Loophole could allow 18-year-olds to carry concealed guns in Kansas

? The House Federal and State Affairs Committee put off voting on bills that would roll back parts of an upcoming mandate that people be allowed to carry concealed weapons in most public buildings, but it did hear testimony about a loophole in current law that would enable people as young as 18 to carry concealed firearms, including on college campuses.

That’s because while Kansas allows concealed-carry only for people 21 and older who are not otherwise prohibited from possessing firearms, other states issue permits for people as young as 18. And at least one of them, Maine, will even issue permits to 18-year-olds from other states.

Some members of the committee asked Wednesday whether that would enable an 18-year-old from Kansas, or a similar person from any other state who enrolls in school in Kansas, to obtain a Maine permit and legally carry concealed weapons in Kansas.

Kansas Assistant Attorney General C.W. Klebe said that issue isn’t clear, because in 2015 Kansas lawmakers passed what gun-rights advocates call a “constitutional carry” law that says concealed-carry permits are not required for people who are otherwise qualified to have firearms. At the same time, it also repealed a 2013 law that said Kansas would recognize valid concealed-carry permits from other states.

Kansas still issues permits, mainly for the benefit of Kansans who want to carry their weapons in other states that require permits. But it does not require anyone who is legally qualified to own a firearm to have a permit here.

Strictly speaking, Klebe said, a person under 21 who carries a concealed handgun in Kansas would be violating a criminal statute, even if that person has a valid permit from another state.

But he added: “We aren’t sure that was an intentional change, based on the fact that for several years at least, we allowed all individuals to carry if they had a license.”

So now, the Attorney General’s office is asking for legislation to clarify the point. It has introduced a bill that would re-establish reciprocity with other states that have concealed-carry laws. Klebe said that’s mainly because many other states only extend reciprocity to other states that have specific reciprocity laws on their books.

The bill also specifies that Kansas will recognize the nonresident permits issued by other states, as long as that nonresident is not from Kansas, which means a teenager from Kansas could not apply for a Maine concealed-carry permit and be allowed to carry concealed weapons here.

But the bill is silent on the question of whether under-21 residents of any other state who have such permits would be allowed to carry concealed weapons here.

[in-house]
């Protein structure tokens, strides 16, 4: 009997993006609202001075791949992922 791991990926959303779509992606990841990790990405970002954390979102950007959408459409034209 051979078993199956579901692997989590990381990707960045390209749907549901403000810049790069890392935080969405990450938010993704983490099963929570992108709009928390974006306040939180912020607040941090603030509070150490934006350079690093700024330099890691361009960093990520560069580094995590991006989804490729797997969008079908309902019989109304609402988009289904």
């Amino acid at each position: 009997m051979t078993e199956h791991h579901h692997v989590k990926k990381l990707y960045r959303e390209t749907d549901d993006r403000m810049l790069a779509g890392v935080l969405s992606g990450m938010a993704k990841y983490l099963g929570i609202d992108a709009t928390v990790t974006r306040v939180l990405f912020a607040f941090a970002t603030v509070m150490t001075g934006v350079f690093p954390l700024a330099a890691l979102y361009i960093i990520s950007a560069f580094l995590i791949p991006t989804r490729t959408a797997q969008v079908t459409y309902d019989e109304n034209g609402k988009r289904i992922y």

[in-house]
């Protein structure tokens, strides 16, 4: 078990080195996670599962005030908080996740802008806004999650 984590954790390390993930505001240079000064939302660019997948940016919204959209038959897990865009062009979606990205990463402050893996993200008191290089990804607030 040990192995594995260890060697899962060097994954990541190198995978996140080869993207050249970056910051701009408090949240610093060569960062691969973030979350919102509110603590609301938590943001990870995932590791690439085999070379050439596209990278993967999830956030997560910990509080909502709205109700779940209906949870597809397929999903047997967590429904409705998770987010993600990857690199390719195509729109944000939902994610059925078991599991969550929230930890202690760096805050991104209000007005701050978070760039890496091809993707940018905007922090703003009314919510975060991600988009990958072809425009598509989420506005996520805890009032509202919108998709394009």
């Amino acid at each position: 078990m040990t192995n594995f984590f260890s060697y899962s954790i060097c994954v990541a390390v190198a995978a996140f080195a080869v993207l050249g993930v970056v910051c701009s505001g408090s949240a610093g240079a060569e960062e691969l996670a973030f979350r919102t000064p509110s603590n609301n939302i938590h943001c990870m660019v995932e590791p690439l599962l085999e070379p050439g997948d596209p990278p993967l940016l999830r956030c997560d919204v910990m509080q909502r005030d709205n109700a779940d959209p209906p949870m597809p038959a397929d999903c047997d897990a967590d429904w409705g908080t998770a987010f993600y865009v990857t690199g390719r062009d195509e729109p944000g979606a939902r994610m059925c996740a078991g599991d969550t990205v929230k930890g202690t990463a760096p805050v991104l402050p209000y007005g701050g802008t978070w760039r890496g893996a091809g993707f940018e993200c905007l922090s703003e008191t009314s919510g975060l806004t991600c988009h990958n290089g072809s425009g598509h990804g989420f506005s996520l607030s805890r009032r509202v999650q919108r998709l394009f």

Klebe said the main purpose of the bill is to make sure Kansans who have concealed carry permits are able to carry their weapons in as many other states as possible.

“The intent of the attorney general in bringing this is, if you are licensed by another jurisdiction, age wasn’t a consideration,” he said. “Those are the policy matters that this committee starts and the Legislature as a whole takes on.”

Some members of the committee, including Rep. John Wilson, D-Lawrence, expressed concern that out-of-state students as young as 18, 19 or 20 might be allowed to have concealed weapons, if a new law is allowed to take effect July 1 requiring campuses to allow concealed carry.

“I do think there’s a need to clarify that,” Wilson said.

But others, including Rep. John Whitmer, R-Wichita, appeared less concerned.

“If you’re 18, you have to register for the draft. If you’re 18 with military training, you can use a firearm. If you’re 18, you can die for your country. Wouldn’t it just be an easier fix to lower the concealed-carry age to 18?” he asked.

Klebe said the attorney general’s office is not taking a position on the question of age limits, but he said the Legislature should address the question one way or another as it considers whether to reinstate a reciprocity law with other states.

Committee chairman John Barker, R-Abilene, had indicated last week he planned to vote on at least one of two bills Wednesday that would roll back the upcoming requirement that concealed-carry be allowed on public campuses and most municipal buildings.

After Wednesday’s meeting, he did not indicate why he decided not to work those bills, but he suggested that some committee members may still be working on amendments.